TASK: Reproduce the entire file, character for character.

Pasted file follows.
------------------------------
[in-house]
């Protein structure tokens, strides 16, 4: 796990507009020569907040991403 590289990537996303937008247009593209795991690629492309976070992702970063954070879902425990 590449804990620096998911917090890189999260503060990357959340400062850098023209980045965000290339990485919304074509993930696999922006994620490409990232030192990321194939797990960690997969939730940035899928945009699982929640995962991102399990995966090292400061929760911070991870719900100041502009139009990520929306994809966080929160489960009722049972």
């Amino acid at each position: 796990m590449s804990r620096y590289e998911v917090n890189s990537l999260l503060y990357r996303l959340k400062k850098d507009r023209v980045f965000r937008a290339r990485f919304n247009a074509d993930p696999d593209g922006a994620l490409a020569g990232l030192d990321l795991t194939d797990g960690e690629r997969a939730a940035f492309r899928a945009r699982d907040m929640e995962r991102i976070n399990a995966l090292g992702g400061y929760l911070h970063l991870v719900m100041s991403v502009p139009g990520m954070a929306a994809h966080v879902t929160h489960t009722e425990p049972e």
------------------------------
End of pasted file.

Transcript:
[in-house]
């Protein structure tokens, strides 16, 4: 796990507009020569907040991403 590289990537996303937008247009593209795991690629492309976070992702970063954070879902425990 590449804990620096998911917090890189999260503060990357959340400062850098023209980045965000290339990485919304074509993930696999922006994620490409990232030192990321194939797990960690997969939730940035899928945009699982929640995962991102399990995966090292400061929760911070991870719900100041502009139009990520929306994809966080929160489960009722049972």
């Amino acid at each position: 796990m590449s804990r620096y590289e998911v917090n890189s990537l999260l503060y990357r996303l959340k400062k850098d507009r023209v980045f965000r937008a290339r990485f919304n247009a074509d993930p696999d593209g922006a994620l490409a020569g990232l030192d990321l795991t194939d797990g960690e690629r997969a939730a940035f492309r899928a945009r699982d907040m929640e995962r991102i976070n399990a995966l090292g992702g400061y929760l911070h970063l991870v719900m100041s991403v502009p139009g990520m954070a929306a994809h966080v879902t929160h489960t009722e425990p049972e």